... Weak low pressure will pass to the south tonight as a second, stronger area of low pressure moves from the upper Great Lakes into the Northeast. The second low will drag a cold front west to east across the Mid-Atlantic Thursday, then re-develop off the New England coast as high pressure nudges in from the Ohio River Valley Friday into Saturday. A broad area of low pressure will likely traverse the East Coast during the second half of the weekend, then another area of low pressure may approach around Tuesday.
NEAR TERM /THROUGH THURSDAY/...
Showers continue to move through our region this evening. The threat for showers should taper off overnight from the northwest to southeast. The heaviest precipitation is currently moving through areas south of I-66 with lighter precipitation to the north. The threat for any thunderstorms has ended for this evening.
Light rain/showers are ongoing this afternoon across most of the forecast area beneath a region of upper level diffluence. The showers are helping to keep temperatures steady in the 50s. Conditions are mostly dry across central Virginia, and locations there may start to break out into some sunshine shortly. A developing surface boundary is evident from central Virginia to the Northern Neck, with clouds, showers, northerly winds, and cooler temperatures to the north, and breaks of sun and southerly winds to the south. As heating continues, limited instability will build to the south of the boundary, with a few hundred J/kg of CAPE expected by later this afternoon. Hi-res guidance hints that a few storms may try to pop up in the vicinity of a weak area of low pressure which is starting to form along the aforementioned front. As a result, a passing thunderstorm can't be ruled out across Nelson or Albemarle Counties later this afternoon into this evening. With around 60 knots of 0-6 km shear present, any deep updraft would have the potential to become supercellular, but instability will be a limiting factor. If any stronger storms were to form, they could be capable of producing damaging winds or hail. Further north, just showers are expected within the more stable airmass
Shower activity is expected to wind down from west to east tonight. Low clouds will hang around even after steady precipitation moves out. Some patchy fog may be possible as well, given a saturated lower atmosphere and weak winds at low levels. Lows tonight will range from around 40 in the mountains, to the mid 50s in the cities and along the bay.
SHORT TERM /THURSDAY NIGHT THROUGH FRIDAY NIGHT/... The large upper low currently over the Great Lakes will drop southward toward our area by Thursday. At the surface, low pressure will track off the coast, placing us in northwesterly flow in its wake. The day will start out cloudy, but gradually clearing skies are expected over the course of the day as downslope flow kicks in and conditions start to dry out at low- levels. Despite the northwesterly winds, there won't be much in the way of cold advection, so mild temperatures are expected, with highs mainly in the 60s. As the upper low progresses to the east, a push of cold advection will surge in behind it during the late afternoon and evening hours. As temperatures cool, any upslope activity along the Allegheny Front will change over to snow. Hi-res guidance hints that some heavier snow showers may descend in northwesterly flow tomorrow evening and impact the Allegheny Front. Some models even show the snow squall parameter climbing above one tomorrow evening as limited surface based instability develops. Temperatures will be a limiting factor for snowfall accumulation, with most locations even in the higher terrain staying just above freezing. For now, we're forecasting around a coating to an inch of snow along the Allegheny Front tomorrow night, but locally higher totals appear plausible if heavier squalls were to form.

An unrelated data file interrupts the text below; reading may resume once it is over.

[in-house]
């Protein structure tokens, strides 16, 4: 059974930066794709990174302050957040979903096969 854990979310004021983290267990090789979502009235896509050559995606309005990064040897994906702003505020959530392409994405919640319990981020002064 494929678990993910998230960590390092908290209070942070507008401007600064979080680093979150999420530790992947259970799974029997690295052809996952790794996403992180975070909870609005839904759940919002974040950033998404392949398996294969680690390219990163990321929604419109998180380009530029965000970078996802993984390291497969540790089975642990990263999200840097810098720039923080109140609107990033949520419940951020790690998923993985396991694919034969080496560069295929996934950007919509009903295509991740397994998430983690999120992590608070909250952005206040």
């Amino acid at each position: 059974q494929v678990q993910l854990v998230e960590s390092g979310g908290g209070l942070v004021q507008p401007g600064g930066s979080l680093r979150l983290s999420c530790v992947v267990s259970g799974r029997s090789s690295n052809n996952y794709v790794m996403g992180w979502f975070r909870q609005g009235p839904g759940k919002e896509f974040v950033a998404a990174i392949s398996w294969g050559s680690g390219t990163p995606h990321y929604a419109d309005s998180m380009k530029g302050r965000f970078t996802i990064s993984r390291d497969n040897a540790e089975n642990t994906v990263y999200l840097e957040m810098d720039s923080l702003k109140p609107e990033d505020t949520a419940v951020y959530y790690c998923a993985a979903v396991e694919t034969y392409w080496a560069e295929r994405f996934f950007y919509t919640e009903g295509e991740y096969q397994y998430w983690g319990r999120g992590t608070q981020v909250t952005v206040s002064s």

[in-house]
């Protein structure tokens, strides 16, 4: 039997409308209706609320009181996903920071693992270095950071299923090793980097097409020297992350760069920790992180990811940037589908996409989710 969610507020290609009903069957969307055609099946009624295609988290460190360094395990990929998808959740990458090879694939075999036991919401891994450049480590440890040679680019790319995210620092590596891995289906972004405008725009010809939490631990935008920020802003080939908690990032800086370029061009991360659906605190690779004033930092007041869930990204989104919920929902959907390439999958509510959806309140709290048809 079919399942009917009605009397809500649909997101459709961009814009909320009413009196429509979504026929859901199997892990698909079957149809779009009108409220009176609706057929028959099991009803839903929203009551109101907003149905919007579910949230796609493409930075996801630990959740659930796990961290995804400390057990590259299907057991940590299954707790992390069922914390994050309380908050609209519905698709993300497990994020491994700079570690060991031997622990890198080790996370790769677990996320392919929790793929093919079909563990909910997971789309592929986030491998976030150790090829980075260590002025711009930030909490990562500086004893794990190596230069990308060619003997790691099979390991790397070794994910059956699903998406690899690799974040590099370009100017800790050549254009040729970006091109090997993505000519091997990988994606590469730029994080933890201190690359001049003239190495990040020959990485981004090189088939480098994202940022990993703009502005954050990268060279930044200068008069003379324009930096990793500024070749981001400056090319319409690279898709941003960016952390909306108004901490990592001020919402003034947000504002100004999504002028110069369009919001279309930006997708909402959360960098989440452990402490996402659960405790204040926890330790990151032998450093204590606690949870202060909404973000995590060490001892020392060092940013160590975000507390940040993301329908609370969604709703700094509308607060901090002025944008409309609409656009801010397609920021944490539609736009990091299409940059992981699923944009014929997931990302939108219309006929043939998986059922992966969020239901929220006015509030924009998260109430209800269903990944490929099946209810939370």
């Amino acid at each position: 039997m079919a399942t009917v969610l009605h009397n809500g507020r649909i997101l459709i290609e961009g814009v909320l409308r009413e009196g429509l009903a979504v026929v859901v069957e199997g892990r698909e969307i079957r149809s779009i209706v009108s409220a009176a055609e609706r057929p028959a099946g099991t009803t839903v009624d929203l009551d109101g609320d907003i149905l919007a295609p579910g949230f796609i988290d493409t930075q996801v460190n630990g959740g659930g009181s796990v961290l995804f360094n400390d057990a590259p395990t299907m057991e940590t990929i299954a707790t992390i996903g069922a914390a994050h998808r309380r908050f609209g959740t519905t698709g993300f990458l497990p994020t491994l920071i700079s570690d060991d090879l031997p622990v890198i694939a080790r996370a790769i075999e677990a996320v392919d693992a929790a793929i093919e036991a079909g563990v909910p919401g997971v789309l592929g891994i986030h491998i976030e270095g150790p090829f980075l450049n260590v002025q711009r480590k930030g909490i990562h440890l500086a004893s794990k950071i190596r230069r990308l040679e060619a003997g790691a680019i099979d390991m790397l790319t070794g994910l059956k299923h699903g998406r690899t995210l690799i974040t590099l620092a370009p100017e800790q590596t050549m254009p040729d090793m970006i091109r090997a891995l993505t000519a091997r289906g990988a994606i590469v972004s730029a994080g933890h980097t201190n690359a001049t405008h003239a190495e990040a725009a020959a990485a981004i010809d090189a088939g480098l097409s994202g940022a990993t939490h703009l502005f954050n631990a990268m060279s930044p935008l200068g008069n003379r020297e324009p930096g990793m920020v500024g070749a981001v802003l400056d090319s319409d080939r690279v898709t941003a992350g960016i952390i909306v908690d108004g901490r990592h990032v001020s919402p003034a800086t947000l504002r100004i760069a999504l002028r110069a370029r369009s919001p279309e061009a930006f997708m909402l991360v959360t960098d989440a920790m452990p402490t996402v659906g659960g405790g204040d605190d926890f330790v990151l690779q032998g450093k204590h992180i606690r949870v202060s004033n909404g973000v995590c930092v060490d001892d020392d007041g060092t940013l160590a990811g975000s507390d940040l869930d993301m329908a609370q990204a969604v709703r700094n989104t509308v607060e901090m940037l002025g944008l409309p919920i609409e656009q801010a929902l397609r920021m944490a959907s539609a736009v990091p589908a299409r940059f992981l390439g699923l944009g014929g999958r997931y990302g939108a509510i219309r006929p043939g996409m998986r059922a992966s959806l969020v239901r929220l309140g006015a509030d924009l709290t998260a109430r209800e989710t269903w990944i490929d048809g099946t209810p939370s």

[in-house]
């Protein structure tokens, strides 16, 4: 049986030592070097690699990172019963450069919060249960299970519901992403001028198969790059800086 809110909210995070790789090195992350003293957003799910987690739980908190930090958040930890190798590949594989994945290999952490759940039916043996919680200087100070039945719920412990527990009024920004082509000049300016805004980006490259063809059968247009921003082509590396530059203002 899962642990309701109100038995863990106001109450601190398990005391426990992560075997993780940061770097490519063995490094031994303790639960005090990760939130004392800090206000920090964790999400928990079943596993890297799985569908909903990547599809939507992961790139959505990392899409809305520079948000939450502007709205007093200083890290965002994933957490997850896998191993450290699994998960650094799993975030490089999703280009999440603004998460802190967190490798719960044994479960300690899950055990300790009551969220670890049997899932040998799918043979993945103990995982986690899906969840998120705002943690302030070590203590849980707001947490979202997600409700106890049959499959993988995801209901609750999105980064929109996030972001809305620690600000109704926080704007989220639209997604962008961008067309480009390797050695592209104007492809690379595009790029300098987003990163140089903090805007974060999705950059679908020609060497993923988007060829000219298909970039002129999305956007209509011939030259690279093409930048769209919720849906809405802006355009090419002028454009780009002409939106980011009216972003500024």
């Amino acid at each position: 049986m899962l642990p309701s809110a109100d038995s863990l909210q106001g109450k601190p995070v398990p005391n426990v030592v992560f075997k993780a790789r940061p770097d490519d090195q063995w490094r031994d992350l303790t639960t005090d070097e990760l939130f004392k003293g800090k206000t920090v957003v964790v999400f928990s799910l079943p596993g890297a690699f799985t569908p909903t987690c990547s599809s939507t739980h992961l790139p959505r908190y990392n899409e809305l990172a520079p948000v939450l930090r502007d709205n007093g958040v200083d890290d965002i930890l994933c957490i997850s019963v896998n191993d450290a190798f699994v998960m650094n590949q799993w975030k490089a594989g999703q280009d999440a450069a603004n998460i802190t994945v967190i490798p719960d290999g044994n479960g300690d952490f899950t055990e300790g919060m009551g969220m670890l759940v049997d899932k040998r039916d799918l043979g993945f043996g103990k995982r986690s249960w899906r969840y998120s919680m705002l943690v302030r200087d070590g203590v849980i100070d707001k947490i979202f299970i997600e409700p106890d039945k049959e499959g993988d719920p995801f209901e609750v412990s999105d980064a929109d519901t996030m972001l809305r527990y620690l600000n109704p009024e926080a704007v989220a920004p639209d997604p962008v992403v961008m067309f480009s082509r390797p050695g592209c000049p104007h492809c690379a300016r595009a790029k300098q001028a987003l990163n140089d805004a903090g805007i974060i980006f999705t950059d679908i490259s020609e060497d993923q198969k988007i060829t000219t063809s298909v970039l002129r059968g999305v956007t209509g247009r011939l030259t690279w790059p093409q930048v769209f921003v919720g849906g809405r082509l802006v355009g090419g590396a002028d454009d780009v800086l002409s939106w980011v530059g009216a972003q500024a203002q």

The upper low will linger to our north on Friday. Mostly dry conditions are expected, but a stray shower can't be ruled out as a weak disturbance rotates around the upper low. Highs on Friday will range from the 40s in the mountains, to the lower 60s across southeastern portions of the forecast area.
LONG TERM /SATURDAY THROUGH WEDNESDAY/... Quasi-zonal flow is progged over the Mid-Atlantic between two upper shortwave troughs/lows embedded within a larger cyclonic gyre/long wave trough over eastern North America to start the weekend. Subtle shortwave ridging between the two lows should lead to dry weather and near or slightly below seasonable temperatures Saturday.
Warm advection ahead of and an impulse of upper-level energy attendant to the western of the two aforementioned upper lows/troughs (approaching from the Midwest) heightens the chances of shower activity Saturday night into Sunday. A trailing jet streak/vort max may cause shower potential to linger Sunday, though there may be a relative lull in between. Overall, precipitation looks lighter and more intermittent with a complete washout unlikely.
Uncertainty is still moderate to high heading into the first half of next week. Another trough is slated to approach from the west sometime between Monday night and Wednesday, but its precise timing and position vary from model to model and run to run.